Like the Arepo pipeline vandals, their activities also result to hundreds of deaths on our bad roads, cause fire and environmental degradation when trailers and tankers capsize and spill their contents.

Also here, the law hardly catches up with them. With the money stolen, they line up ten Senior Advocates of Nigeria, SANs, with others knocking off one another's teeth in a fight to defend a rogue!

What of our politicians? It is among them that we have the most flambouyant pipeline vandals. The day they make their cameo appearance in court is more colourful than Calabar carnival!

He drives into the court majestically in a stretch limousine and is heralded into the courtroom by ululating women in liveried attires and men energetically drumming as their dashikis billow with every movement.

Come to think of it, politicians have hacked so much into our national resources through different ways and the law is impotent in censuring them.

Remember the guy, Farouk Lawan, who admitted publicly that he took $620,000 bribe money from oil (this oily business sef!) merchant Mr .Femi Otedola (alias Otedollar) to doctor the fuel subsidy probe report, and went on to doctor the report on national television?

What has happened to him? NOTHING! And if anything is going to happen to anybody, it will be to Otedola, and they are waiting for him.

If you don't believe me, that pipeline vandals anywhere are powerful and can fight back even if the sparks from their gunfire causes a national conflagration, ask Arunma Oteh!

And watch your palms while you wait for the day Herman Hembe will go to jail for taking dollar estacode for a trip he never made; you may grow grey hairs on your palms.

The motive of every pipeline vandal in our national life is lack of faith in ever getting his fair slice of the national cake, so he resorts to self-help. Others are driven by sheer greed.

The driving force is the belief that he will get away with the crime one way or the other. As I have always insisted, corruption is not our problem.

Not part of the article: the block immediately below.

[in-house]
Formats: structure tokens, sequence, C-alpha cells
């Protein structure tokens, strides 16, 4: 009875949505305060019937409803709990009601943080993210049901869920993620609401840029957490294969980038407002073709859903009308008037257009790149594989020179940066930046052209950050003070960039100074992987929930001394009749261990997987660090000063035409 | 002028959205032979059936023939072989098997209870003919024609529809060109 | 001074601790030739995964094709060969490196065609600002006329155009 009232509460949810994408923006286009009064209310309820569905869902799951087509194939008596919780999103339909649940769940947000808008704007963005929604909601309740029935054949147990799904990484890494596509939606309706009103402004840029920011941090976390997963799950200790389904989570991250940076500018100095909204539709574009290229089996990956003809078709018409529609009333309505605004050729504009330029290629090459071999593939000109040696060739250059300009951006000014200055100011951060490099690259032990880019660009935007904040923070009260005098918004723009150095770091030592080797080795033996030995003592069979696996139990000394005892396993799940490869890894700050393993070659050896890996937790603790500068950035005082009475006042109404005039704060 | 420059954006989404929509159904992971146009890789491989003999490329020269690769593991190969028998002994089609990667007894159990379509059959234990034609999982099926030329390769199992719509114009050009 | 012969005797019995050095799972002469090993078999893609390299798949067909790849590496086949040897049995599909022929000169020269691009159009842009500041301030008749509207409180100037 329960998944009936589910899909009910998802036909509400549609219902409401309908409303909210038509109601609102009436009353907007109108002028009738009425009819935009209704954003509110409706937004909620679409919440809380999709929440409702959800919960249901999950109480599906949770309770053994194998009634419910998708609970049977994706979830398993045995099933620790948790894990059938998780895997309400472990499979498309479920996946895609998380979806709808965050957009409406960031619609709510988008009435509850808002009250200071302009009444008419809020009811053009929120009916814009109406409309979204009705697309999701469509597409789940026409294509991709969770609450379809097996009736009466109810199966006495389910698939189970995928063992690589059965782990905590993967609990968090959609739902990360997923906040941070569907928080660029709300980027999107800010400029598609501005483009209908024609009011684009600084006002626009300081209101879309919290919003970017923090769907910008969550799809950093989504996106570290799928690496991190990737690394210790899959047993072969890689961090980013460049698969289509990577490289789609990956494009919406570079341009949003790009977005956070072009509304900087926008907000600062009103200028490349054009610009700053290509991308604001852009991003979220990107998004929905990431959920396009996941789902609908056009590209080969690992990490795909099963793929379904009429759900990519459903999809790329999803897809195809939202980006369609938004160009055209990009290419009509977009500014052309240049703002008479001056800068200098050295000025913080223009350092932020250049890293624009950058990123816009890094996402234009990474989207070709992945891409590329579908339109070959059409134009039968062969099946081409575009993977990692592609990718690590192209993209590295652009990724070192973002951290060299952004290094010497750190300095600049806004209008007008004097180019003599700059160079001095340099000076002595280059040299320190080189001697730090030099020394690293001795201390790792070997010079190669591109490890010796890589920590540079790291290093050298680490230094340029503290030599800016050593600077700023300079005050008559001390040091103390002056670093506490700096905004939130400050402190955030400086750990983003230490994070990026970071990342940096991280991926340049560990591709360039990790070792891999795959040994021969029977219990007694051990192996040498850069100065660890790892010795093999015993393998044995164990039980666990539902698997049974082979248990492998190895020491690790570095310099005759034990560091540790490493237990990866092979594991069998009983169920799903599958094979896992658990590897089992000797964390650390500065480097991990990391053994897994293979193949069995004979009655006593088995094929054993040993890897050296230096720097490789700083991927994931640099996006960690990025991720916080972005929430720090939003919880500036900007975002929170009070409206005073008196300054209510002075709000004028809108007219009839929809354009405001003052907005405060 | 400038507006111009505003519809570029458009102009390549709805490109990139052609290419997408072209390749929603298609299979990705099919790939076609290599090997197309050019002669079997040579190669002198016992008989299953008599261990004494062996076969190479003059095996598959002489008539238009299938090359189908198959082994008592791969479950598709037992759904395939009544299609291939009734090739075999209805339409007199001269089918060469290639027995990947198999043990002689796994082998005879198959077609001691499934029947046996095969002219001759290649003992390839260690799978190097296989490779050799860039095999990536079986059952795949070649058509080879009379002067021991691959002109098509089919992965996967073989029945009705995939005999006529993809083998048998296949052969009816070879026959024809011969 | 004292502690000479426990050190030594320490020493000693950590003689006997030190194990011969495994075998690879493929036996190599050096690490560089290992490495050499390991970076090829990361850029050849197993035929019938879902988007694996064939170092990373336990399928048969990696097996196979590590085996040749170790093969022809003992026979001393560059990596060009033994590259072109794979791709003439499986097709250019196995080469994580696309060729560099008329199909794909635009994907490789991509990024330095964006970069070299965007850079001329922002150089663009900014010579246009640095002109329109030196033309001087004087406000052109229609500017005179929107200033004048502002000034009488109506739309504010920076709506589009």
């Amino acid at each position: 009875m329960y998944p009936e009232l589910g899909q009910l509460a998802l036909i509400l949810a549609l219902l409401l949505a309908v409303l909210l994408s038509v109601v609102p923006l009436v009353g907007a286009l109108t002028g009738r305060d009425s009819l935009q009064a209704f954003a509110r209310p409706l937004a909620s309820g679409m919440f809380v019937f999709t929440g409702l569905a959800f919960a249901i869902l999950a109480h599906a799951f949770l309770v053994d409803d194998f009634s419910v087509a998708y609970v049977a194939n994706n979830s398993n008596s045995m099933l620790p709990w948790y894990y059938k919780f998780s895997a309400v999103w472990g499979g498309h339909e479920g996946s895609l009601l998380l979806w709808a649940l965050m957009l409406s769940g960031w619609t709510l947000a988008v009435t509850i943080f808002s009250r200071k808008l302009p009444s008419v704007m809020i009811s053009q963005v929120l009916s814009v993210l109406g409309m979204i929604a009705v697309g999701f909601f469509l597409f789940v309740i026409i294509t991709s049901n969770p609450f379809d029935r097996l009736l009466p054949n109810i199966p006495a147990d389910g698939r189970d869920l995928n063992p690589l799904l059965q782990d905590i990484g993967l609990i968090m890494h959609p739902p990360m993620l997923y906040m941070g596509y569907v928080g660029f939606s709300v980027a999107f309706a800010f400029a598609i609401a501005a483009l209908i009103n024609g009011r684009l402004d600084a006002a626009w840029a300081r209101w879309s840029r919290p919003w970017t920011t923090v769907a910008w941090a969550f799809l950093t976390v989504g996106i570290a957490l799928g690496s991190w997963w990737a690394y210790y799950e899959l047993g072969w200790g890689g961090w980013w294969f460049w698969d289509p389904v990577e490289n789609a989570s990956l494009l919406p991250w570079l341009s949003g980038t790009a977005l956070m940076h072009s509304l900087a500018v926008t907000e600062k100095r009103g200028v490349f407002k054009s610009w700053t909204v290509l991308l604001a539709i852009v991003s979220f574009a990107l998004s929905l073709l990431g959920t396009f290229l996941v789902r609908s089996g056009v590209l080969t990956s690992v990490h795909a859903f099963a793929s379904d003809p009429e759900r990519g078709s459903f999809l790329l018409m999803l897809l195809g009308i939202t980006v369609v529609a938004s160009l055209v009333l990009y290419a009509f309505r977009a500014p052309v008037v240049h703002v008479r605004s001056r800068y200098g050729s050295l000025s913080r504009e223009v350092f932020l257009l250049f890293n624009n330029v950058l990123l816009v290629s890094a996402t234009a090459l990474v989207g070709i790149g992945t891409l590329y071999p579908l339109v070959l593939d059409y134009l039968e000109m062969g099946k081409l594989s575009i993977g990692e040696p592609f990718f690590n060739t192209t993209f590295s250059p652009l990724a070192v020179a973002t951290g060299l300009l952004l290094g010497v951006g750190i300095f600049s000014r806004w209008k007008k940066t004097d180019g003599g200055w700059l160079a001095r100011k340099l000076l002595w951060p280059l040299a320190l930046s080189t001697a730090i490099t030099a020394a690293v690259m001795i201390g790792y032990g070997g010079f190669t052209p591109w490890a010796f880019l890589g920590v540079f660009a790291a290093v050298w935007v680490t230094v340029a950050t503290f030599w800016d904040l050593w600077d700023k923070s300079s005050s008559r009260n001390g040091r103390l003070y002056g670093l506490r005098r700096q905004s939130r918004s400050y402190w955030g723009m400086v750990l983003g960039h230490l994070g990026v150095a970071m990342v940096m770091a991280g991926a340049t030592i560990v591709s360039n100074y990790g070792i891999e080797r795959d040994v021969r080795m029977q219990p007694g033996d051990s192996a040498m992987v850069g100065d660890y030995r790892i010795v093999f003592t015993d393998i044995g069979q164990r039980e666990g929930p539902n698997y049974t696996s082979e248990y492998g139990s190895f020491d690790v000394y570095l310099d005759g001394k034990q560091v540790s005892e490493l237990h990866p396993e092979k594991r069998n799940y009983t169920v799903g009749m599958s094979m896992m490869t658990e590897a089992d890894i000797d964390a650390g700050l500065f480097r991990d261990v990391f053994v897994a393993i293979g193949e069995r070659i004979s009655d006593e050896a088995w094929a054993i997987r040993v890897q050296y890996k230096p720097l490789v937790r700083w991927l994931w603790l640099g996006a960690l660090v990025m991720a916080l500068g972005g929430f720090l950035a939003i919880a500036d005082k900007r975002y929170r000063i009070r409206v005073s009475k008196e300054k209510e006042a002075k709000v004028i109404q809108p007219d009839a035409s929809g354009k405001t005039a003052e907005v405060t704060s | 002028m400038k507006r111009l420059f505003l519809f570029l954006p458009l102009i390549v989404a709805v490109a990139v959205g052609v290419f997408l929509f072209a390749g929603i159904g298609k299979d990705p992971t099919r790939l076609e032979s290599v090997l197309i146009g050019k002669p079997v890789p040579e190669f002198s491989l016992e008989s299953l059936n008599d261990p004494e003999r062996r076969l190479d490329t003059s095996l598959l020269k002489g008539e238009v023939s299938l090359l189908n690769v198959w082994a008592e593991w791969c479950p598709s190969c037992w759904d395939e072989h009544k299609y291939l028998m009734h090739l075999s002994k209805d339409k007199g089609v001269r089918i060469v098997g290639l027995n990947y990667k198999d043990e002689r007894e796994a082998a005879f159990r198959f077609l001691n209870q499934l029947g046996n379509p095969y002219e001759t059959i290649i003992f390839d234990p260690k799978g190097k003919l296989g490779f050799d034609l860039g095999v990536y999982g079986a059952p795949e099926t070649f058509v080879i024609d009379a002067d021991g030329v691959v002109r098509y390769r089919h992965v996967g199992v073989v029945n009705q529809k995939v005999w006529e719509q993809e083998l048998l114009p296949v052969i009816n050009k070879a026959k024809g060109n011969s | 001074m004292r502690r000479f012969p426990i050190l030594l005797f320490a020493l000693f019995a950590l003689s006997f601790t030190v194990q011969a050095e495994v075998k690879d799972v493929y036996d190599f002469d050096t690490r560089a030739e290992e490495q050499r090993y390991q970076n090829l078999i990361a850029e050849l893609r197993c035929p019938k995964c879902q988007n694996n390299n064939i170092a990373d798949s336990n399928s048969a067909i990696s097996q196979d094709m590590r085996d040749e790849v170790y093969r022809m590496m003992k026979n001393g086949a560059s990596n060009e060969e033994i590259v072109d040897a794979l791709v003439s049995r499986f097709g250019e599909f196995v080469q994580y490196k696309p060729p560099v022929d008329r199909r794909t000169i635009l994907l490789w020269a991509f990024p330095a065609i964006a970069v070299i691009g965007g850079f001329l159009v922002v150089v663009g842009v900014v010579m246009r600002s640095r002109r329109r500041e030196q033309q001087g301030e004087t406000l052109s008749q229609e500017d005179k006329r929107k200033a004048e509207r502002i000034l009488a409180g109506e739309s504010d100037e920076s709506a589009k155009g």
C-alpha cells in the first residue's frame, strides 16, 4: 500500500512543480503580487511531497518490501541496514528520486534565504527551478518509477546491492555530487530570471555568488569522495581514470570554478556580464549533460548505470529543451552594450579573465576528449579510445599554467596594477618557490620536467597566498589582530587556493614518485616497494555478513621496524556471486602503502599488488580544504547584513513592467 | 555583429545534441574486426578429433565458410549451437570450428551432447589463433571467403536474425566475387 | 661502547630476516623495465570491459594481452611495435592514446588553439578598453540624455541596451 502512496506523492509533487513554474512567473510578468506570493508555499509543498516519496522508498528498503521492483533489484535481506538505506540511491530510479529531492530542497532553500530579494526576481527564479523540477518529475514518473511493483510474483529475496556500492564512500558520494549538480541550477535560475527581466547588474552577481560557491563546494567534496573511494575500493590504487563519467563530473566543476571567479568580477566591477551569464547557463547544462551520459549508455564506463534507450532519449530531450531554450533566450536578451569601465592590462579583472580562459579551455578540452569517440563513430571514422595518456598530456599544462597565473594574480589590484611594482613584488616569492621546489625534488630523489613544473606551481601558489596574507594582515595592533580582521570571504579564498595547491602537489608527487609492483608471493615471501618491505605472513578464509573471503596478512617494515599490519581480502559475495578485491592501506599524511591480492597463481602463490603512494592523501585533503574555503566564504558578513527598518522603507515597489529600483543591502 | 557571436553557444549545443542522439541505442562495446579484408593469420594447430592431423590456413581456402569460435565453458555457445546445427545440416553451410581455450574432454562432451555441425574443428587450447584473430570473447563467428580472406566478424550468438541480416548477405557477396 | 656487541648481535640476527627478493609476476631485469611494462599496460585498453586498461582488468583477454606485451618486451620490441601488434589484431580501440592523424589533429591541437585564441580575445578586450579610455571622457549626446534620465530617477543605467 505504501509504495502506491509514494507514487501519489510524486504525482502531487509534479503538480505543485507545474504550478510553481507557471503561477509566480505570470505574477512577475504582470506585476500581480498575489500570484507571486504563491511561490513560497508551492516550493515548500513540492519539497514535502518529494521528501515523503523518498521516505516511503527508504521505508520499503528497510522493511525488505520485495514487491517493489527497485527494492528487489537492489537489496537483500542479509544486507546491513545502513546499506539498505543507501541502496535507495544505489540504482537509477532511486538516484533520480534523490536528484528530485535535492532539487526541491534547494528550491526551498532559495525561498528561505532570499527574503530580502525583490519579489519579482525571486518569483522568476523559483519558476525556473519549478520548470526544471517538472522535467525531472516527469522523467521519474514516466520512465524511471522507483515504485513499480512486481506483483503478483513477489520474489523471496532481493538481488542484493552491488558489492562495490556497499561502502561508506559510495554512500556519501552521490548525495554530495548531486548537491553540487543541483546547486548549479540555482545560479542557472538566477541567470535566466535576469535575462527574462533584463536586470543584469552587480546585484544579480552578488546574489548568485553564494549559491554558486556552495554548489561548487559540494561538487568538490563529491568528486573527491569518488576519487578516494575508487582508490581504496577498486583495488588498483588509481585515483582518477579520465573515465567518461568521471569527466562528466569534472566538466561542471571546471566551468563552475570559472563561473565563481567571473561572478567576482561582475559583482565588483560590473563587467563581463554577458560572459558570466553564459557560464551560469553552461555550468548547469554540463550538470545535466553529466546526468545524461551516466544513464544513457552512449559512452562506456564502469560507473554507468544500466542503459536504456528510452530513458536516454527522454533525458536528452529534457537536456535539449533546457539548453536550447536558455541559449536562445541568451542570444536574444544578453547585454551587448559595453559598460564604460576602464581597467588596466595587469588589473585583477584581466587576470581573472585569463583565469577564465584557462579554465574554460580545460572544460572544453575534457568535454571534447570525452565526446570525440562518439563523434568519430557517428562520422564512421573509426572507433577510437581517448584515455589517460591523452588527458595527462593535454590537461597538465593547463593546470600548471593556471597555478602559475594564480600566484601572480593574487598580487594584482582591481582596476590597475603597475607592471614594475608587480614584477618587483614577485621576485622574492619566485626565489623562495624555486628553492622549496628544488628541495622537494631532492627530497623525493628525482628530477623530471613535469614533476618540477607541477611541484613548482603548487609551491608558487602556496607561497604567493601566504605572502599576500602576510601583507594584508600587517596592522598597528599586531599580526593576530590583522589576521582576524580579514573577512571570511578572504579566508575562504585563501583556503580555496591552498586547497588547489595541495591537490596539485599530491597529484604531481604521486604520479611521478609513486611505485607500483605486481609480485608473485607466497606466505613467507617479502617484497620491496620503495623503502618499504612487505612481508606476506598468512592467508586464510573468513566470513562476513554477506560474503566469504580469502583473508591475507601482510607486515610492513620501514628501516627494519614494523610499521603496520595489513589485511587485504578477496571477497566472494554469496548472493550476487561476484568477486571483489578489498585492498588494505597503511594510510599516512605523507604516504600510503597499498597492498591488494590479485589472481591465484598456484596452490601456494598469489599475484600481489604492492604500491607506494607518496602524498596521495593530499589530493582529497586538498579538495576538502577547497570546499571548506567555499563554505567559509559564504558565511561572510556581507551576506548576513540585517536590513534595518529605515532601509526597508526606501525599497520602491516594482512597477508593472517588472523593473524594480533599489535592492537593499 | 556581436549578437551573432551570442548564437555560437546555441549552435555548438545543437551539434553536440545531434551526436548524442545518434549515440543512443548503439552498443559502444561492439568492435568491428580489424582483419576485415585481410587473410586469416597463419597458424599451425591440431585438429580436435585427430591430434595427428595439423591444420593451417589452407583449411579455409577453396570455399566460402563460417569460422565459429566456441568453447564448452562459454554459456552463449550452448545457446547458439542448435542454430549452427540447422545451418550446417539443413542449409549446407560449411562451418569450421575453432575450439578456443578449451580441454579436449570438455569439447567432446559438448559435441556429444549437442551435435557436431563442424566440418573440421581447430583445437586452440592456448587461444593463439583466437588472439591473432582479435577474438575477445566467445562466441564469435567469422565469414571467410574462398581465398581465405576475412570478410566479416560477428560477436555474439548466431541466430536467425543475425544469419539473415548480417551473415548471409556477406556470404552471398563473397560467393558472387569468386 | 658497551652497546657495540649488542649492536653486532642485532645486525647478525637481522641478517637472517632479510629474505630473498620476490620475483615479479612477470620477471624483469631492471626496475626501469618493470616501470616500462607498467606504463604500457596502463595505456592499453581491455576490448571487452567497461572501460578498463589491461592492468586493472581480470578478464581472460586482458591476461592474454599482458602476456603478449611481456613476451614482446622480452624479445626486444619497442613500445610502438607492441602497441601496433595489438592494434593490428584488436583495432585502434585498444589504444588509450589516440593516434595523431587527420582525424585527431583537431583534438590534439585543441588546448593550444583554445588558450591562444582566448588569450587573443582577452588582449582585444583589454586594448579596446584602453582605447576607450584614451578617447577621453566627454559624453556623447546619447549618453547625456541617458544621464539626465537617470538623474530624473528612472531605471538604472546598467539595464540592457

Absence of law and order is. We are annoyingly soft on crime, and our society can never make progress that way. That people can commit crime with impunity and walk about free is our greatest national shame!

THE surprise visit President Jonathan made to Ikeja Police College last Friday, on his way to ECOWAS meeting at Abidjan, Cote d'Ivoire, was a great show of leadership.

But I had expected him to order, on the spot, the dismissal of the Commandant and Commissioner who presided over this rot!

Instead, I was confounded that the President was rather interested in knowing how Channels Television was able to penetrate the fortress and record the mess without detection as if he would have preferred the rot covered like other rots in our nation. John Momoh and Channels TV deserve national honours for the courageous work.

What we call a Police College is a dungeon worse than any of our prisons!

It is not just about the facilities.

When I saw visuals of their food, I puked and could not eat that night. We must look into the treatment the recruits are subjected to in the name of training.

I called attention to this several years ago, when, on a school run to Air Force Secondary School, Ikeja, I saw recruits of the college that early morning in files going to fetch water at Ikeja GRA for officers. They looked like prison inmates.

What goes on in that dungeon is sheer brutalisation! And anybody, policeman or woman who graduates from that torture chamber can never be anything else but enemy of society.